[4:31 p.m.]: Thousands of Georgians have lost power as a result of Hurricane Michael. More than 16,000 Georgia Power customers, and about 14,000 Georgia electric membership cooperative costumers, have lost power, the companies said.

[3:55 p.m.]: Water levels along the Florida coast have risen at alarming rates, the NOAA’s Ocean Service reported. The tide in Apalachicola reached 7.72 feet above high tide, preliminary measurements show, breaking a record set during Hurricane Dennis in 2005.

Some locations in Florida reported wind gusts of more than 115 mph, and Donalsonville, Ga., had gusts at 67 mph, according to the Hurricane Center.

Meanwhile, videos showed debris and flooding overwhelm roads and neighborhoods on the panhandle Tuesday afternoon.

[2:47 p.m.]: More than 40 counties in Middle and South Georgia are now under a hurricane warning. A tornado watch is also in effect until 2 a.m. for several counties in the south metro Atlanta area, including Henry, Rockdale, Barrow, Butts and Walton counties.

 

[2:15 p.m.]: Reports of damage began to emerge Wednesday afternoon as Hurricane Michael made landfall and battered the Florida Panhandle. Extremely heavy winds and rainfall toppled trees as debris covered some cars in Panama City Beach, video showed.

 

[12:32 p.m.]: The new counties under a state of emergency are Lamar, Monroe, Butts, Jasper, Morgan, Putnam, Greene, Oconee, Clarke, Oglethorpe, Elbert, Wilkes, Lincoln, Columbia, McDuffie, and Taliaferro. 

[12:01 p.m.]: Gov. Nathan Deal added 16 Georgia counties to the state of emergency declaration, he said at a news conference. A total of 108 of Georgia’s 159 counties are now covered by the emergency declaration.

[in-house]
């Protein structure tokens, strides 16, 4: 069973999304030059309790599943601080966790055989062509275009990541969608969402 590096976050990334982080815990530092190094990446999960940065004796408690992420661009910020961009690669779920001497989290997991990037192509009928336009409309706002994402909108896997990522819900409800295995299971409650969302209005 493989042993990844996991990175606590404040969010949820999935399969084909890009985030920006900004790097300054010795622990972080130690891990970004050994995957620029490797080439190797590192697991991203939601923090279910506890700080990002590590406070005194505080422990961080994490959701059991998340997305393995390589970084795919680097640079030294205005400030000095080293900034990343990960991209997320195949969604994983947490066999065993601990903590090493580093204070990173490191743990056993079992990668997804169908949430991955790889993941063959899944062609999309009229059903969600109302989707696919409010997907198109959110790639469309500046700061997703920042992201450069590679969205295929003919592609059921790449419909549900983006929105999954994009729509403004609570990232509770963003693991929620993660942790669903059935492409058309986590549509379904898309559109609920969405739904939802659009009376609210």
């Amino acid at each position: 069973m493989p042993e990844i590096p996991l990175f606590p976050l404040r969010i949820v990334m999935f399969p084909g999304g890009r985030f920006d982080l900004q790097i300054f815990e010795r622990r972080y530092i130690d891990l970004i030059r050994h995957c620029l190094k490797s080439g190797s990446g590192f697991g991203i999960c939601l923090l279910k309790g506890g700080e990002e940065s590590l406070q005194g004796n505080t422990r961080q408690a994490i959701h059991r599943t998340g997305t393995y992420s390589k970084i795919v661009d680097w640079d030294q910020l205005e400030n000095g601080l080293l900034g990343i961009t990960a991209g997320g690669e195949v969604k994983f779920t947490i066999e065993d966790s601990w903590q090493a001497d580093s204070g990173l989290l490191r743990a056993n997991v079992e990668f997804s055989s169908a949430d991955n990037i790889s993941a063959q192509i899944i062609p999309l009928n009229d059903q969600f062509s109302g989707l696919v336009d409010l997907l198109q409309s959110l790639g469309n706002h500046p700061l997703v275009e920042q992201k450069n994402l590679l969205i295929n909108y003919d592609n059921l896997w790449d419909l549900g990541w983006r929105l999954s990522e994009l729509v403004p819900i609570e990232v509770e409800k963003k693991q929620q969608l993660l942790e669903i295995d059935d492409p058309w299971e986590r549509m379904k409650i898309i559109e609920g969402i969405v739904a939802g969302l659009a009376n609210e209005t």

"We are prepared for search and rescue efforts in the event of flooding," Deal said. “We know there’s still going to be a considerable amount of damage.”

[ORIGINAL STORY:] The Hurricane Center has classified Hurricane Michael as an “extremely dangerous” hurricane and “a life-threatening event” for parts of the Gulf Coast.

“Life-threatening storm surge ... hurricane force winds ... and heavy rainfall imminent,” the Hurricane Center said in the 11 a.m. advisory.

“Water levels continue to rise quickly along the coast of the Florida Panhandle,” the Hurricane Center said. A picture tweeted by the National Weather Service’s Tallahassee office Wednesday morning showed storm surge affecting a building near Panacea, a coastal city south of Tallahassee. 

RELATED: Here’s what’s closed in Georgia ahead of Hurricane Michael

“Can't stress this enough: These impacts from the surge is only the beginning,” the Weather Service said. “It's going to get higher!”

 

By the time Michael makes its way into Georgia, it will still be “a very strong hurricane,” Channel 2 meteorologist Karen Minton said.

Communities in South Georgia are doing what they can to brace for hurricane-force winds in the brunt of the storm.

READ MORE: SW Georgia awaits potentially ‘life-threatening’ hurricane

A tropical storm warning was expanded to include seven North Georgia counties, according to Channel 2. Upson, Lamar, Jasper, Putnam, Morgan, Greene and Oglethorpe counties could experience winds of 40-50 mph.

“We're going to see some heavy rain on the east side and south side of our viewing area,” Minton said. “And you could have as much as 3- to 5-, maybe some 6- to 7-inch amounts of rain, thus the need for the flash flood watch that goes through today and early (Thursday).”